Additional Scams

The Internet provides the perfect playground for scam artists, and by using the same principle as spammers,

they figure that if they try a scam on enough people, sooner or later, someone will take the bait.


In some cases, spam is actually used for the scam. One of the newest scams to make the news is

phishing. In this scam, the target is sent a very official-looking e-mail from what they think is their

bank or credit card company. A short note describes the "bank’s" concern about identity theft and

asks you to click a link so that they can confirm your account number. The link takes you to a very

convincing website, complete with company’s logo and trademarks and, in some cases, a 1-800 number.

The site is bogus, however, and is operated by the actual identity thieves. The 1-800 number goes

to them as well so if you call, everything seems legitimate. Figure 16-2 shows an example of a phishing

e-mail (assuming that Pangea National Bank is an actual bank). Take a look at how official this

looks and reads. However, clicking on the web link provided sends you to a website in China.

Rest assured that any bank or credit card company that you deal with knows what your account number

is. It is their business to know it, especially if you hold a balance on your credit card. If you get

an e-mail like the one just described, you should immediately do these things:

¡ Report the scam to the Federal Trade Commission—Forward the e-mail you received to and identify that you believe it to be a phishing scam.

¡ Call your credit card company to notify them of the scam—Use the phone number on the back

of your credit card or the one printed on your monthly bill, not the one in the text of the e-mail

or on the scam page.

¡ Notify your ISP—You can reach most ISPs by sending an e-mail to the abuse reporting address

for your domain. For example, if you subscribe to EarthLink, the e-mail would be abuse@earthlink.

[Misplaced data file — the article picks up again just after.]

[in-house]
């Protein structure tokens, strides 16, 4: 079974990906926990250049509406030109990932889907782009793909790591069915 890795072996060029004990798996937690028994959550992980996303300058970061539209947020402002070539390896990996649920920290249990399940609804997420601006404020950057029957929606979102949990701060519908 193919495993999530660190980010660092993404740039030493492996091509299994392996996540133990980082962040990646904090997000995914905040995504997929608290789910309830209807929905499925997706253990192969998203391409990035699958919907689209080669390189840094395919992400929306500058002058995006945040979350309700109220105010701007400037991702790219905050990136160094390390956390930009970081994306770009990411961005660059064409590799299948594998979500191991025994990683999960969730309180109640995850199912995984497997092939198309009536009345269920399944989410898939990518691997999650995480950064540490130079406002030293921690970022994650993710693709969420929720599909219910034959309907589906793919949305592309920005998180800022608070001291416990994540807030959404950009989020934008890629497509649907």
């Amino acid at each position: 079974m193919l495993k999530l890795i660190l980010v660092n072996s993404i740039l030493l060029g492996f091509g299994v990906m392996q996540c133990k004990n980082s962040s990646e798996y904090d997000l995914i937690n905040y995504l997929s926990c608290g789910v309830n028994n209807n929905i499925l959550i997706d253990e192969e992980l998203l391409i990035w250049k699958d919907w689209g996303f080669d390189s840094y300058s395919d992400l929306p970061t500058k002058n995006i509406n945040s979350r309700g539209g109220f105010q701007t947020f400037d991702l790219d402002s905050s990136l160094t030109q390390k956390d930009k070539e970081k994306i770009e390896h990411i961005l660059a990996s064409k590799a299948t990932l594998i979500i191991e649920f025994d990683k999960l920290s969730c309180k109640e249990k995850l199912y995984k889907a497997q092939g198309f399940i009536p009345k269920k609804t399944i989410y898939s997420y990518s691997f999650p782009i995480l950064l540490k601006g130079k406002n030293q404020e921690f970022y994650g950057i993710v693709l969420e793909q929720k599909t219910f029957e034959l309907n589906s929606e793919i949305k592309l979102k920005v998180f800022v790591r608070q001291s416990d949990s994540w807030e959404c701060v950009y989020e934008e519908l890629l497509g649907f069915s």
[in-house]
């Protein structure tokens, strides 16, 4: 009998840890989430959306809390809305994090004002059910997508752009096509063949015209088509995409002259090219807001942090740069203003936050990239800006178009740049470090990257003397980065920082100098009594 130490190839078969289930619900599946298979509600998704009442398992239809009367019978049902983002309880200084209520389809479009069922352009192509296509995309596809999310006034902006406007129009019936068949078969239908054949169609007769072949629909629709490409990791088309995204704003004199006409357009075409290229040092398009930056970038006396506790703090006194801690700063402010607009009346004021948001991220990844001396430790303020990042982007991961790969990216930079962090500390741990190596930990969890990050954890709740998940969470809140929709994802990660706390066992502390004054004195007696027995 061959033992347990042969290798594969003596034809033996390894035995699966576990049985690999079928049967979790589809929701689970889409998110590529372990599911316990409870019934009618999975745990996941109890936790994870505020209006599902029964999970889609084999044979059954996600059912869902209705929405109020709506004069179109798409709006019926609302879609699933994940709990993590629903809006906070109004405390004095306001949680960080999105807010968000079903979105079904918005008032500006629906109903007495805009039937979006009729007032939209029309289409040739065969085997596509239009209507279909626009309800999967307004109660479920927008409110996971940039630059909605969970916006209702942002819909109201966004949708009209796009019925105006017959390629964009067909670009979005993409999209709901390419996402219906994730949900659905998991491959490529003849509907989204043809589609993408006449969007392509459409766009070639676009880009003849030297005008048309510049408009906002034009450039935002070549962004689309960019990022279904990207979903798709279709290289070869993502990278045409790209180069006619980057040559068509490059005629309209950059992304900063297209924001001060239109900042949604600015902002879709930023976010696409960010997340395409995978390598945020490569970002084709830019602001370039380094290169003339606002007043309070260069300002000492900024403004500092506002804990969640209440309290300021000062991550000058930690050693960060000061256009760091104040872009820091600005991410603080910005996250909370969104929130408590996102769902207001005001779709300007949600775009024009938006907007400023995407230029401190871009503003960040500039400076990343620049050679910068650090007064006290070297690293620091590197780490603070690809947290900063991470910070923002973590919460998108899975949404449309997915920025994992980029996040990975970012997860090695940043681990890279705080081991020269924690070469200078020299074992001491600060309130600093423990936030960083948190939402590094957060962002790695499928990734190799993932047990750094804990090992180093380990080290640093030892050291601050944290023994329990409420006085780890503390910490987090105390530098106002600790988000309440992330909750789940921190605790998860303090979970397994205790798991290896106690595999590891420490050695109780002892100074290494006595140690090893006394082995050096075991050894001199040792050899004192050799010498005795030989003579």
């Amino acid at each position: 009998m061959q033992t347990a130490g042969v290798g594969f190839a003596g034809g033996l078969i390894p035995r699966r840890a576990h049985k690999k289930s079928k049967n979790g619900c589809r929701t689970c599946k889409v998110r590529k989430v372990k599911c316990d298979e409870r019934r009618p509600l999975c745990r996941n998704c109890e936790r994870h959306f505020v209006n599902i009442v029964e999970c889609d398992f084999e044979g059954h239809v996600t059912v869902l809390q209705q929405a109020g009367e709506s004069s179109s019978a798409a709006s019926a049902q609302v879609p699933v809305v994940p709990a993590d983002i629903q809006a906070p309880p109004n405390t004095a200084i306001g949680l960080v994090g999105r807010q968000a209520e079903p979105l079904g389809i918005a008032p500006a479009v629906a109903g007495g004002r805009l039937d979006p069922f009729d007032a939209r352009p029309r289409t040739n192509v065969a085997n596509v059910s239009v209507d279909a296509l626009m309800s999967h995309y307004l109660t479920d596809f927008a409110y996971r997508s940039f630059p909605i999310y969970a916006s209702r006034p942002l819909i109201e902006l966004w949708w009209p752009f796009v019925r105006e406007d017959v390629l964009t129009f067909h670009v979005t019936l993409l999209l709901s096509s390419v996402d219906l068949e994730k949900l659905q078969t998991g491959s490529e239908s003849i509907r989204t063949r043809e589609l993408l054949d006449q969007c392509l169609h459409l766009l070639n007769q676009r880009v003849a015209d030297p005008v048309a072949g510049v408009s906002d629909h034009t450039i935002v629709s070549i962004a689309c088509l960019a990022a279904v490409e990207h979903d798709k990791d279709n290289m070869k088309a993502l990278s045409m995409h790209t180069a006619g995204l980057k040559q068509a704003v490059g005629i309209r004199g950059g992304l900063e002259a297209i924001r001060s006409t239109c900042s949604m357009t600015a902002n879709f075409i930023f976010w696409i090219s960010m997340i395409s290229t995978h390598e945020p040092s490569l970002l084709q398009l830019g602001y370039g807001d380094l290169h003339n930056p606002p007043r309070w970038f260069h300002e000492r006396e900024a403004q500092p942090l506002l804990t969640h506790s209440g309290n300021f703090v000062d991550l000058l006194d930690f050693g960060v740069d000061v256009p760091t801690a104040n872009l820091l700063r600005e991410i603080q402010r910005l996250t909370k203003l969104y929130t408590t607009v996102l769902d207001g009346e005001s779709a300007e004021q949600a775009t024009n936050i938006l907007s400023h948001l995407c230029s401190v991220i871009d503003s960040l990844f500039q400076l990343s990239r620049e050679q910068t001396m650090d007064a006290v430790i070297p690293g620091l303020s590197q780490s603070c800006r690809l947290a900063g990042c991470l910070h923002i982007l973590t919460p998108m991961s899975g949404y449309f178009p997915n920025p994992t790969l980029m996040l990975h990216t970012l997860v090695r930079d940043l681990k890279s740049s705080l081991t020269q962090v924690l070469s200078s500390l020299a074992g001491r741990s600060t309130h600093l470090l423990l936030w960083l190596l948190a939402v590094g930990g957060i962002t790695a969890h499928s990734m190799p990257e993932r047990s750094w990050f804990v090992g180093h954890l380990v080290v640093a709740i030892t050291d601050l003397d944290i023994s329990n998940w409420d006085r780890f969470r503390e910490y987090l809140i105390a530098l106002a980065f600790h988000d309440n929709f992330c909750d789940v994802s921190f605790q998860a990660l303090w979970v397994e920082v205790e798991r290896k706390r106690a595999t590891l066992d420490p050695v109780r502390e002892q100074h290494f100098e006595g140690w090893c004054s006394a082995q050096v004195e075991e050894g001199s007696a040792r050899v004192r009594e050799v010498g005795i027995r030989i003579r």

net. There will usually be a fraud alert link on the provider’s main page as well.

As always, think before you act when it comes to giving out your personal information or responding

to official looking e-mails. Phishing scams do not necessarily have to have money involved, it could

just as easily be your e-mail account itself. To spammers and hackers, even an e-mail account is of

value. Educate your friends, family, and strangers on the street about what you have just learned.

Avoid Phishing Scams

It’s surprising that the security bundles, which so far have done just about everything for us, do not

have specific tools to combat phishing scams. They do provide spam blocking, which would undoubtedly

filter most if not all of them. But it is still surprising that this opportunity has not yet become

apparent to the security software vendors.

On the other hand, at least one ISP (EarthLink) is hot on the trail. EarthLink provides a service they

call ScamBlocker, which claims to be able to stop phishing scams in their tracks. The way it works is

you have to download a web portal tool called EarthLink TotalAccess, which inserts functions into

your Internet browser.

Figure 16-5 takes a quick look at the tool. (Note, however, that we did not actually test it with a real

phishing scam to see if the claim is true.)

Notice the ScamBlocker icon on the toolbar after we have installed the service. We would expect the

security product bundles to quickly incorporate specific scam blocking functions.

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